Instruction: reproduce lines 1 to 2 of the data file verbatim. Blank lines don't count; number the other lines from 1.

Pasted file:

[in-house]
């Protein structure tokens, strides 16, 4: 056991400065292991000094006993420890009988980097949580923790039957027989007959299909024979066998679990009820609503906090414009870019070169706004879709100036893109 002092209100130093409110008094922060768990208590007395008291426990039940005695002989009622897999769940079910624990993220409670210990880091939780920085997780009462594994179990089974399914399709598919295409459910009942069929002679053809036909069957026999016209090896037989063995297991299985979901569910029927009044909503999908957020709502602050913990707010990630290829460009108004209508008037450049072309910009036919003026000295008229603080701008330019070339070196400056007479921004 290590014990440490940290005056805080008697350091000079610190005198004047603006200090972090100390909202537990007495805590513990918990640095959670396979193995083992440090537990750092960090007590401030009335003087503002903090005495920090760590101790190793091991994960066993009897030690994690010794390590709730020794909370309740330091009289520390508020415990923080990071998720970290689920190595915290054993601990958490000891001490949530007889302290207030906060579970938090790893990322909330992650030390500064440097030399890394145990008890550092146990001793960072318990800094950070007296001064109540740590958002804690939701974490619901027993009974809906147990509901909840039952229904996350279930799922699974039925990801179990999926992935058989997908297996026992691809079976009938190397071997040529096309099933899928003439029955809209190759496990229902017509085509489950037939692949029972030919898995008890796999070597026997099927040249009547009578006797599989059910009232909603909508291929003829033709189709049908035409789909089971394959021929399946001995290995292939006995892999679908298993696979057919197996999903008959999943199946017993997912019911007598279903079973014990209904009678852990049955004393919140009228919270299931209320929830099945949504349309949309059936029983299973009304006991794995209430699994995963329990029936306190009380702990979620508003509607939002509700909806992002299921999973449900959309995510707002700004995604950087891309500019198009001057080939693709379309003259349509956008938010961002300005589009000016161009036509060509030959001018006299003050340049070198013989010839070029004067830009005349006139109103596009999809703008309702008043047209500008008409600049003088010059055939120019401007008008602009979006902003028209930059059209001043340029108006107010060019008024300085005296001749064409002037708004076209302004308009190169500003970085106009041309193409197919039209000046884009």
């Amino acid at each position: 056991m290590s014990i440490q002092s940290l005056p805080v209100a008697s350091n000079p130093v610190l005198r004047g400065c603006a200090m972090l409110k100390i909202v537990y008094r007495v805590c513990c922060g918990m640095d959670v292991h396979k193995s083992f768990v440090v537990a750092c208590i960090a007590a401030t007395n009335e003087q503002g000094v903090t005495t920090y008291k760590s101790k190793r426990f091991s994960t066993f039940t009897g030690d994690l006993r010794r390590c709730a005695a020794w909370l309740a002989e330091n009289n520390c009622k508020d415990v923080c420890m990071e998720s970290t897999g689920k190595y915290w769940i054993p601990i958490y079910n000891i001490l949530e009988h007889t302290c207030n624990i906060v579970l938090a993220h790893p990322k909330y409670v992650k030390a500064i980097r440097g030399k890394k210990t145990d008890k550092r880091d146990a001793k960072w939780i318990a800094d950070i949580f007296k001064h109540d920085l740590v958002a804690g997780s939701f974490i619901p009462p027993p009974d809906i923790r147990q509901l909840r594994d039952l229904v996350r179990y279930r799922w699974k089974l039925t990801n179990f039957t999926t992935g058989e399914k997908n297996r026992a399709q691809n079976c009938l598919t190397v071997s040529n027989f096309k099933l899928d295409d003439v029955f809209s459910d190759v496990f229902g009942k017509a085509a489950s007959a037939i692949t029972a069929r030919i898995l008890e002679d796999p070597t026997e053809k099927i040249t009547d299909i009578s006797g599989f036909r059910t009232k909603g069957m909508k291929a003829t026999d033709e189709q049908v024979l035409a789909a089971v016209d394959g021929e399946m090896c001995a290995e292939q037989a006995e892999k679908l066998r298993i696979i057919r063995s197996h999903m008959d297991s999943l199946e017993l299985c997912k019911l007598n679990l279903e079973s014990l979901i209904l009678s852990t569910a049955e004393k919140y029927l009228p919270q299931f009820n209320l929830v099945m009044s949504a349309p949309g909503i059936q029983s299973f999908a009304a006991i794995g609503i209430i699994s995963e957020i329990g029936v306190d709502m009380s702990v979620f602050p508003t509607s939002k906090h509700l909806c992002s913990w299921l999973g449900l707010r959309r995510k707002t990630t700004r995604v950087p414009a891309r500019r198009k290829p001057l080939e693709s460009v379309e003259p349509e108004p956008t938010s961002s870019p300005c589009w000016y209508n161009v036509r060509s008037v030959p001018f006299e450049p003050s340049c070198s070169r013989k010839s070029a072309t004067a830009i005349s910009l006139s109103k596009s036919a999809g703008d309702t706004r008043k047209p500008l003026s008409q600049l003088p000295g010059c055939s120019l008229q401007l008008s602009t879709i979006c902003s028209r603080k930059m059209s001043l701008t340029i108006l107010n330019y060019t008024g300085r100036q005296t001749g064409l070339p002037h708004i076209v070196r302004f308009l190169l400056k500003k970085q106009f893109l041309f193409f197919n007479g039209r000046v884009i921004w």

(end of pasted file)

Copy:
[in-house]
């Protein structure tokens, strides 16, 4: 056991400065292991000094006993420890009988980097949580923790039957027989007959299909024979066998679990009820609503906090414009870019070169706004879709100036893109 002092209100130093409110008094922060768990208590007395008291426990039940005695002989009622897999769940079910624990993220409670210990880091939780920085997780009462594994179990089974399914399709598919295409459910009942069929002679053809036909069957026999016209090896037989063995297991299985979901569910029927009044909503999908957020709502602050913990707010990630290829460009108004209508008037450049072309910009036919003026000295008229603080701008330019070339070196400056007479921004 290590014990440490940290005056805080008697350091000079610190005198004047603006200090972090100390909202537990007495805590513990918990640095959670396979193995083992440090537990750092960090007590401030009335003087503002903090005495920090760590101790190793091991994960066993009897030690994690010794390590709730020794909370309740330091009289520390508020415990923080990071998720970290689920190595915290054993601990958490000891001490949530007889302290207030906060579970938090790893990322909330992650030390500064440097030399890394145990008890550092146990001793960072318990800094950070007296001064109540740590958002804690939701974490619901027993009974809906147990509901909840039952229904996350279930799922699974039925990801179990999926992935058989997908297996026992691809079976009938190397071997040529096309099933899928003439029955809209190759496990229902017509085509489950037939692949029972030919898995008890796999070597026997099927040249009547009578006797599989059910009232909603909508291929003829033709189709049908035409789909089971394959021929399946001995290995292939006995892999679908298993696979057919197996999903008959999943199946017993997912019911007598279903079973014990209904009678852990049955004393919140009228919270299931209320929830099945949504349309949309059936029983299973009304006991794995209430699994995963329990029936306190009380702990979620508003509607939002509700909806992002299921999973449900959309995510707002700004995604950087891309500019198009001057080939693709379309003259349509956008938010961002300005589009000016161009036509060509030959001018006299003050340049070198013989010839070029004067830009005349006139109103596009999809703008309702008043047209500008008409600049003088010059055939120019401007008008602009979006902003028209930059059209001043340029108006107010060019008024300085005296001749064409002037708004076209302004308009190169500003970085106009041309193409197919039209000046884009």